Houston's Dr. Cooley Recalls Historic Surgical "Firsts"

When Cooley was starting out in the 1950s, there were no heart-lung bypass machines. Surgeons couldn’t stop the heart or open it up to do delicate work. Cooley says he had to learn how to work around a beating heart.

“It was all by sort of digital feel. We could put a finger into the obstructed valve, put an instrument in and guide it into place, but the heart was still beating and providing circulation. You had to be very careful that you didn’t have some tear in the heart.”

Cooley didn’t invent the heart-lung machine, but he took a trip to Minnesota to see the first working models.

Back in Houston, he built his own version and made small improvements. The year was 1956.  Cooley was still testing it on dogs when he heard about a desperate case at St. Joseph’s Hospital.         

“His cardiologist called and said the man had a massive heart attack and it had ruptured the septum or the partition between the ventricles and he didn’t think the patient was going to live more than 24 hours unless something was done to repair it.”

The 49-year-old was rushed over to the medical center. Cooley and his team used the heart-lung machine. They stopped the man’s heart for 25 minutes, then restarted it after making the repair.

“He did have another heart attack about six weeks later and died. But, in the meantime, I was able to convince some of my cardiology associates that we were ready for the open- heart era.”

These days, experimental techniques must be approved by special review boards. But Cooley and his colleagues had a lot more freedom back then.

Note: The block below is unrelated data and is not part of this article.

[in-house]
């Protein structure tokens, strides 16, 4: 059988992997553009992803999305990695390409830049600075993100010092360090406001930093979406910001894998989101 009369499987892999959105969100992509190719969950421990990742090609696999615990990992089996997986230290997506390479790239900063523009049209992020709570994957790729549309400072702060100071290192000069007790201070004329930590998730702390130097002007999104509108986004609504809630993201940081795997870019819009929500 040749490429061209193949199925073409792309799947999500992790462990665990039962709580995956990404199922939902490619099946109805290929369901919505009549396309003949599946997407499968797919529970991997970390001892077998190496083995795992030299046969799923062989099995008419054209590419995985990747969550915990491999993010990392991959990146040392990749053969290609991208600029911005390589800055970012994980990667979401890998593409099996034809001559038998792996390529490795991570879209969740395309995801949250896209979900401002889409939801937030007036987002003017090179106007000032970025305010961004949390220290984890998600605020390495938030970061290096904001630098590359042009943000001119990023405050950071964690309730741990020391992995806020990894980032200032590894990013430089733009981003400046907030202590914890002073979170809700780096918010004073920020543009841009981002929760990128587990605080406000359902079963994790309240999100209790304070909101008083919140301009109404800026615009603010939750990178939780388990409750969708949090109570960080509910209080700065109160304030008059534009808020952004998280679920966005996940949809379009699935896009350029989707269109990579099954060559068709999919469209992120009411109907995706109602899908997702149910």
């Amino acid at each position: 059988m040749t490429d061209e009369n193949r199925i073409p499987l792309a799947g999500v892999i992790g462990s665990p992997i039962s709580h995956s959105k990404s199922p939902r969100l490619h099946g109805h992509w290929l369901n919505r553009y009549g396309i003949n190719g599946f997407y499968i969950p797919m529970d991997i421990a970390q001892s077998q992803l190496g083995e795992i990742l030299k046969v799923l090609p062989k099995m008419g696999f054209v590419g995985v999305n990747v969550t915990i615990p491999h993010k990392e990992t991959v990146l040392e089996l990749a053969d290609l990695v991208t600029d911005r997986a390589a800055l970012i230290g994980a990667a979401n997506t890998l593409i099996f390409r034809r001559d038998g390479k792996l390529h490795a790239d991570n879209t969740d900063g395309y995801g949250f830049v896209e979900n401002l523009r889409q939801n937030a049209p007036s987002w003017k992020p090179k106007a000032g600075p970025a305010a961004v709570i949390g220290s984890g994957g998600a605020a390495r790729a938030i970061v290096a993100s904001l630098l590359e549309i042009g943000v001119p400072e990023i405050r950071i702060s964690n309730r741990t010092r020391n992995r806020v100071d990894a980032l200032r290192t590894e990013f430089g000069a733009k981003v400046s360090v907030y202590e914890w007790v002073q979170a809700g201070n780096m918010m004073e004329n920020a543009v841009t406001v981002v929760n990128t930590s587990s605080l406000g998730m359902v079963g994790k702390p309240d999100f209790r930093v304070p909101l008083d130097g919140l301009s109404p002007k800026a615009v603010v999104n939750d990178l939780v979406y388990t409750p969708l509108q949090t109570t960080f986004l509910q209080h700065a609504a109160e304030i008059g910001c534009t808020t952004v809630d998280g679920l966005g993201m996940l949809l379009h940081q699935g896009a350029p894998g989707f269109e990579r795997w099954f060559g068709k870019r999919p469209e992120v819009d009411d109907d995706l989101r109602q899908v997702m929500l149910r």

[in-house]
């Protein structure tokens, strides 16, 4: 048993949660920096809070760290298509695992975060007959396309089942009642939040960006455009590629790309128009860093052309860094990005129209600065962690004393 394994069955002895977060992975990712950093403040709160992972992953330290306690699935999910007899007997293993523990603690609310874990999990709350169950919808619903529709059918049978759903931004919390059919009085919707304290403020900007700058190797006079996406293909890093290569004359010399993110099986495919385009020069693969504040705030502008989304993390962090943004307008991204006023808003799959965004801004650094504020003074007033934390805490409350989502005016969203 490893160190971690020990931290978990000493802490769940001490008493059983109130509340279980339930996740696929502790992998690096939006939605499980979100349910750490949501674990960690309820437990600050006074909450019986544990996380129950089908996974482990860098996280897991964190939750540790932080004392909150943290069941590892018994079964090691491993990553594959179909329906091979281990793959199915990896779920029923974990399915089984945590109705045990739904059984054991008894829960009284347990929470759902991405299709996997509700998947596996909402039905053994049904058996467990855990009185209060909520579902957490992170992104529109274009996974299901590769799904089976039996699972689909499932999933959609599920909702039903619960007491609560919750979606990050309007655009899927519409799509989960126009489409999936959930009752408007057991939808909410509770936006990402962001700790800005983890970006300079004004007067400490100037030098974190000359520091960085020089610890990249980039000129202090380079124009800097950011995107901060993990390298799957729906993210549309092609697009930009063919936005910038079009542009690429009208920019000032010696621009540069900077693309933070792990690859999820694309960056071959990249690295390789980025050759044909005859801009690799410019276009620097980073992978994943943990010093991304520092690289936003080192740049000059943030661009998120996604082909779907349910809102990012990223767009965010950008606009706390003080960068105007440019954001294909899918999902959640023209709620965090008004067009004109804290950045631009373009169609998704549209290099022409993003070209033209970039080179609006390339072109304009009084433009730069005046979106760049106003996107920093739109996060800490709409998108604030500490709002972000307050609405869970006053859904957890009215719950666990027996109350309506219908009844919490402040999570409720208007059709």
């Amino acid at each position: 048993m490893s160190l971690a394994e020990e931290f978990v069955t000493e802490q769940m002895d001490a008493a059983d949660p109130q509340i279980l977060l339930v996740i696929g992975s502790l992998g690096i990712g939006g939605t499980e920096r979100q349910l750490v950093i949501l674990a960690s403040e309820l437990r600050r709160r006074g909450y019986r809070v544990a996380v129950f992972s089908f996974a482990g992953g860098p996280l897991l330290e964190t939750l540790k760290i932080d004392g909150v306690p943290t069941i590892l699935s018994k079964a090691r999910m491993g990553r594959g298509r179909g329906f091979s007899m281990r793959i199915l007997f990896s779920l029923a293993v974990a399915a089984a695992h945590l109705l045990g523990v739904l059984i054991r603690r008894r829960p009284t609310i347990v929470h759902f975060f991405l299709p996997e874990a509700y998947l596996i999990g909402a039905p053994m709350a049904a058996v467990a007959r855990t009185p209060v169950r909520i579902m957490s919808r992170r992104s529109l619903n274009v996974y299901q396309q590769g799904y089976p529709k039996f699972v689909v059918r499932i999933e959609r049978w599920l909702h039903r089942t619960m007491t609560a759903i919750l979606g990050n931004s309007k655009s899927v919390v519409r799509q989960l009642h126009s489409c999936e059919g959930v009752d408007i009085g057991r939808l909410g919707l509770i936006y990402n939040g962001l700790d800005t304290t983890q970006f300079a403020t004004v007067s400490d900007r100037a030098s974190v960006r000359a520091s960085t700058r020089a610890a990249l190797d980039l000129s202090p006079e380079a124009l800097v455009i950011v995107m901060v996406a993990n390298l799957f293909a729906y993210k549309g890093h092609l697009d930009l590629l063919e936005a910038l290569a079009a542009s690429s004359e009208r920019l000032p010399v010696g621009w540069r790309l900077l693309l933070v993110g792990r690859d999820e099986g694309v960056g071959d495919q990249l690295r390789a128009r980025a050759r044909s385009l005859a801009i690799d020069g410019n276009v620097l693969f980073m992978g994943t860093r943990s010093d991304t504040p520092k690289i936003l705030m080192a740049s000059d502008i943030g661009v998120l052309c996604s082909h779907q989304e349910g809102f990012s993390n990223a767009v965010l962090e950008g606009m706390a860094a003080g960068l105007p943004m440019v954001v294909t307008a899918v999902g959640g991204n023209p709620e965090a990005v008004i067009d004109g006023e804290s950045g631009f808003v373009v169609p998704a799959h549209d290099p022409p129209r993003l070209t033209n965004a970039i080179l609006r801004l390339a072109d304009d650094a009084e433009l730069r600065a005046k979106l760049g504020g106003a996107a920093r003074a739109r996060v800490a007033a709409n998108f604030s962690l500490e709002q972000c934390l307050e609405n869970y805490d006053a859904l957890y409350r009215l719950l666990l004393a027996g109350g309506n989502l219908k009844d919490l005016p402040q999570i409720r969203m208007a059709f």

“It was our own judgment and conscience which determined what we were going to do. In those days, we did not have to seek approval. Maybe we had some critics afterward.”

One of his biggest critics was Dr. Michael E. Debakey at Methodist. DeBakey accused Cooley of stealing the design for the first artificial heart from his lab.

Cooley book coverIn the book, Cooley maintains he built his own version. But he acknowledges that competition and ambition fueled both the rivalry and the development of new techniques.

“Well, there’s no question a surgeon had to be sort of an aggressive personality and willing to take chances — not only with the patient’s life, but with his own reputation. I think in many respects, Dr. DeBakey and I were similar.”

The memoir is called 100,000 Hearts and refers to the number of open-heart surgeries Cooley performed or supervised during his career.

From the KUHF Health and Science Desk, I’m Carrie Feibel.  

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